Heart and perseverance: The resiliency of Desiree Cheng and Tin Tiamzon

Mas gusto nila.” (They wanted it more.)

Throughout the DLSU Lady Spikers’ championship run, DLSU head coach Ramil De Jesus often resorted to this statement whenever asked about claiming victory over their opponents, referring to his players. He has instilled a sense of stubbornness and perseverance amongst the team, that every time they fall down, they always find a way back up.

A prime example of this was after a heavy loss against the ADMU Lady Eagles to conclude the first round, La Salle regained momentum and recorded six consecutive victories. The Lasallians managed to only drop one set in the entirety of its run before ultimately falling to ADMU in their second encounter.


Last night, it was a fairy tale finish for the Green-and-White; La Salle claimed back-to-back championships, De Jesus won his tenth title, and Kim Fajardo capped off her collegiate career in style. All of this was achieved after losing four key players and with the dominant offense of archrivals ADMU in their way.

But the story of the Game 2 came down to Tin Tiamzon wielding La Salle to victory and Desiree Cheng being named Finals MVP (Most Valuable Player).

Lackluster start

It may come as surprise to some, considering how the two players began the season. Cheng struggled offensively for the early stretch of Season 79, managing to only score 31 points in the first round. Mistakes in offensive sets haunted her as she constantly fought with inconsistency.

The same can be said about Tiamzon, who struggled to maintain a constant pace. The sophomore opened the season with two points against FEU, then recorded 14 versus the UST Golden Tigresses in the following game. The trend would go on–she would score double digits in a game then score only two or five points in the next.


Both players represented the team earlier in the season when they teamed up with captain Kim Fajardo in the UAAP Beach Volleyball Tournament. However, they were unable to defend La Salle’s beach volleyball title, falling to third place.

Come the indoor volleyball season, they faced a lot of scrutiny, but they did not allow it to get into their heads.

Cheng said, “The coaches told me lang na kailangan maniwala ka sa sarili mo, kailangan may kumpiyansa ka, ganun. From there, sinabi ko kaya ko naman, anong nag hohold-back sa akin?”

(The coaches just told me to believe in myself, have confidence in myself. From there, I told myself I could do it, so what’s holding me back?)

Spectacular finish

Cheng, almost instantly, turned the situation around. In the second round, the third-year player recorded 72 points and finished five of their seven games in double digits.

And when it mattered the most, Tiamzon solidified herself in the Lasallian offense, contributing 14.7 points per game through the Final Four and the finals. “A lot of focus and a lot of perseverance, even throughout the criticism, and just to believe in myself and in my team, and to know that everyone who supports this team has my back,” the sophomore said.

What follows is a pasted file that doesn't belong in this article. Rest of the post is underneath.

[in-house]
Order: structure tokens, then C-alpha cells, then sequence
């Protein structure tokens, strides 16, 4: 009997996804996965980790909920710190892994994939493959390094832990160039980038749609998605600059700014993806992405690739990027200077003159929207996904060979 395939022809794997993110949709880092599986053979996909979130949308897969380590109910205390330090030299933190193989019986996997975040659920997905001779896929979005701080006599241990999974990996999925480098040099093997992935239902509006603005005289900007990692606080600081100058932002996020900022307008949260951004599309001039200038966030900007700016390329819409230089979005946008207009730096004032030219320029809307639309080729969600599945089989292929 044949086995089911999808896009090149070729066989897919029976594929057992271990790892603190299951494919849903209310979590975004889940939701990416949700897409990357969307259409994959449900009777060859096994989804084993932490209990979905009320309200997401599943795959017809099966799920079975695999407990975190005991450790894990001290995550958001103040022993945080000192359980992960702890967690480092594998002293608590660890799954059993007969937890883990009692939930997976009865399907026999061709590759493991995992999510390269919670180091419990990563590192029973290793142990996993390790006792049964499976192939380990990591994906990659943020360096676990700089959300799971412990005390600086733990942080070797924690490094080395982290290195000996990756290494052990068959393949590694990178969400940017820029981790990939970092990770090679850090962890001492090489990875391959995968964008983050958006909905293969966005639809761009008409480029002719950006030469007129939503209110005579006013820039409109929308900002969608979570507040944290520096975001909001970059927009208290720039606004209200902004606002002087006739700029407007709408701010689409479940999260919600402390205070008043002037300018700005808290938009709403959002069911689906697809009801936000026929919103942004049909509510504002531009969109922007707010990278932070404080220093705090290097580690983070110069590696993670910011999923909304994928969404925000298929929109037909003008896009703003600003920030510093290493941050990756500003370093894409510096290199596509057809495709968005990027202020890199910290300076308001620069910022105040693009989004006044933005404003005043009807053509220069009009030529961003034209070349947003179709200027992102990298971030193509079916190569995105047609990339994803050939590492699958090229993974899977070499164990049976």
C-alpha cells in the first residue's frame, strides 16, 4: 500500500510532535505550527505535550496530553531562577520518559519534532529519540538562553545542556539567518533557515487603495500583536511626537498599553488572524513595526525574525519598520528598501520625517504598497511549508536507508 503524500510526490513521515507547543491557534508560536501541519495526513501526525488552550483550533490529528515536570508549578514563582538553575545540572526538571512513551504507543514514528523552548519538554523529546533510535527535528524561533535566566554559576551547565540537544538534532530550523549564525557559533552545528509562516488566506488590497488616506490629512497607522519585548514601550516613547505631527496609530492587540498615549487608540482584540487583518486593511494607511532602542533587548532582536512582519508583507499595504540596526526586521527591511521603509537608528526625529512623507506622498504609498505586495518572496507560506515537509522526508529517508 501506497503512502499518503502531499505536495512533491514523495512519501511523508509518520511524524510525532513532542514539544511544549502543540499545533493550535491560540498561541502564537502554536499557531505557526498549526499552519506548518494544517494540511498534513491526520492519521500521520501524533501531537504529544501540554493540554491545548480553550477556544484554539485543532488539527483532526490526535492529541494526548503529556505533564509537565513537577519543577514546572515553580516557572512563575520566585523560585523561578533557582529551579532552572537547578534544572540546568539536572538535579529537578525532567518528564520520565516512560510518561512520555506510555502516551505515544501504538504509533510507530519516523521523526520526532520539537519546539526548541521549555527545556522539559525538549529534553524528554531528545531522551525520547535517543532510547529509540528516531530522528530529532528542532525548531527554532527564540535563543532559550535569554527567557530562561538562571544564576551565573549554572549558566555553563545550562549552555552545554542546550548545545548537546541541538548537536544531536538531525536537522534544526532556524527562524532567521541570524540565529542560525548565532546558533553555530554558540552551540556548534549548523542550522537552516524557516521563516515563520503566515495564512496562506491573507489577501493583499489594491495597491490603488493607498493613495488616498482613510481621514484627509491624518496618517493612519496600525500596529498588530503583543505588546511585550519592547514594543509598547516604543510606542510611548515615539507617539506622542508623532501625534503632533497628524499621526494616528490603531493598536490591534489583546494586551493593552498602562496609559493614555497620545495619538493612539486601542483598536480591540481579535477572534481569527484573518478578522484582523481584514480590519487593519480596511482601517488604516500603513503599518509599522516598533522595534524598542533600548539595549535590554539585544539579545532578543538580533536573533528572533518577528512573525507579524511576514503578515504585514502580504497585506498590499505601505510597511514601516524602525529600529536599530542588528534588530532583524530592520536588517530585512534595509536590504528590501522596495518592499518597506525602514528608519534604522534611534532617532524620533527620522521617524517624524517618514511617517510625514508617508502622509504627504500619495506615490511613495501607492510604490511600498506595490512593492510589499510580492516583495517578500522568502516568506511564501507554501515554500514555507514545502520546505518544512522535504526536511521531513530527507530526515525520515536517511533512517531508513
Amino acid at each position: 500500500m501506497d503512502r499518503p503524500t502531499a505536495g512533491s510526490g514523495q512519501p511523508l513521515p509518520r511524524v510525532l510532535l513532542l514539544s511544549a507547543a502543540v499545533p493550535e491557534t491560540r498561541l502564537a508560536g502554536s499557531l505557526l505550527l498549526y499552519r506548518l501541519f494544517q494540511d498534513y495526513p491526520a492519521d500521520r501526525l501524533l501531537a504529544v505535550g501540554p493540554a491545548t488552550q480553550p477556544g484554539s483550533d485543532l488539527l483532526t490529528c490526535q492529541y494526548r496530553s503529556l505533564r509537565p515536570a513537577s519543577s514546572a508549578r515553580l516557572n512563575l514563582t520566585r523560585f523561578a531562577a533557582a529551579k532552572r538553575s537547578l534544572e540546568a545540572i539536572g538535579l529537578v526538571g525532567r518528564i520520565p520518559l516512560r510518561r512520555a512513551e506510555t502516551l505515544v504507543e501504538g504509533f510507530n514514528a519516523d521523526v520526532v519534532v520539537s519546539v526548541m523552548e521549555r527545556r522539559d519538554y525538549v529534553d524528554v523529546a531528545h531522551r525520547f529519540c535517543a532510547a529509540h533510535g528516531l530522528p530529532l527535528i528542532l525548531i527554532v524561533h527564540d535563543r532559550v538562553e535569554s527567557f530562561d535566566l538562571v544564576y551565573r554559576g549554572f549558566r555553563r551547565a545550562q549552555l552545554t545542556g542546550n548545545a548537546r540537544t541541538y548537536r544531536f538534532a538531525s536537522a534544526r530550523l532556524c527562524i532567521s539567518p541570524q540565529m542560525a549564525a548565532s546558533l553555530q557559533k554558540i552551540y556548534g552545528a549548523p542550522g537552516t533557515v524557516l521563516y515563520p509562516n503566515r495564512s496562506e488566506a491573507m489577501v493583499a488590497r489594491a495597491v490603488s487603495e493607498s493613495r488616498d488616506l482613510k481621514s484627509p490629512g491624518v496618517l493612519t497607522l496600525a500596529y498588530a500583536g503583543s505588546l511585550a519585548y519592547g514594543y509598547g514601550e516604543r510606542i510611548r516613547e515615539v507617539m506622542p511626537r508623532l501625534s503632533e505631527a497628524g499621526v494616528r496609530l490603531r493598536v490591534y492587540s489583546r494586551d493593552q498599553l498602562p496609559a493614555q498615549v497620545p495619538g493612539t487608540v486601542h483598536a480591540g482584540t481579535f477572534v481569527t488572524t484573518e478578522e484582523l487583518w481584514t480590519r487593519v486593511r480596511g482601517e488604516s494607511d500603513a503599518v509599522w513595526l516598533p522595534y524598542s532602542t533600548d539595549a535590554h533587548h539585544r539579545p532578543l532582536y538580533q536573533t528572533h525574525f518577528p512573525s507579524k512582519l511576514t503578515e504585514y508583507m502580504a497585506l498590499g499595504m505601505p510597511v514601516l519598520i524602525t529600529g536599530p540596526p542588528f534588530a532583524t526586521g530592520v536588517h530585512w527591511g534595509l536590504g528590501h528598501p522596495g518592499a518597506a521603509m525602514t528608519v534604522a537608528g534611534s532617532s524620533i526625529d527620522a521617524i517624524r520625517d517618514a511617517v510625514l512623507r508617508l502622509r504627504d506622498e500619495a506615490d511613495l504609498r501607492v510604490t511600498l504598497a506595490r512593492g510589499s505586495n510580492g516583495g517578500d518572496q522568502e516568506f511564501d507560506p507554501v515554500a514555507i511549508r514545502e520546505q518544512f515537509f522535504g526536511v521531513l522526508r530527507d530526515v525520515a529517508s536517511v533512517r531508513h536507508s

In Game 2 of the finals, the Filipino-Canadian scored 16 points on 13 attacks and three service aces, and added six excellent receptions. Cheng, who was later named Finals MVP, recorded 12 points, 12 excellent digs, and 13 excellent receptions.

Regarding her MVP performance, Cheng commented that it was to give team captain Fajardo a memorable send-off. “Sabi ko kakayanin namin, di pwede na nag stay si Ate Kimmy [Fajardo] for nothing.” (I said we can do it, we don’t want Ate Kim to stay for nothing).

Heart and perseverance

The dynasty established by the 19-year head coach De Jesus has been built around hard work and perseverance. Cheng and Tiamzon have epitomized such traits in their contribution to La Salle’s title run.


But the sweetest victory came to Cheng, who came back from a torn ACL (Anterior Cruciate Ligament). Both her and the entire team fought through ups and downs and have shown that with perseverance and heart, anything is possible.

Tiamzon concluded, “Thank you so much for never doubting us, even though when others said we wouldn’t make it to [the] top five.” She continued and said, “Thank you for being there through thick and thin, through the losses and the wins, and thank you for celebrating with us, and hopefully this is enough to help you for [all] the support [you’ve given us].”

Patrick Quintero

By Patrick Quintero

2 replies on “Heart and perseverance: The resiliency of Desiree Cheng and Tin Tiamzon”

Pabugbog muna. Yan ang style ng La Salle. They don’t always come out guns a blazing in the elimination round. They slowly creep from the middle rankings until they get ripe before a semifinals setting to suddenly barge into the finals. I first saw that trend in the 2007 Men’s Basketball team when the vaunted UE men’s basketball team almost had history at the palm of their hands sweeping both 1st and 2nd rounds with a perfect 14-0 record. La Salle crept up to the semis against all odds including almost miraculous come from behind wins, eventually to choke undefeated UE 2-0 in the finals. The same with the 2014 squad that gave Jeron Teng his first championship. They were stealth middle in the elims then suddenly barged into the finals and the championship, which was repeated this Season 79. The Lady Spikers of last year also had a rough sailing with the Lady Eagles losing a few and then upending them in the finals when it mattered. It’s the same WINNING WHEN IT MATTERS tradition that we have imbibed these past years that has even made our championship runs sweeter, if not in Cinderella fashion.

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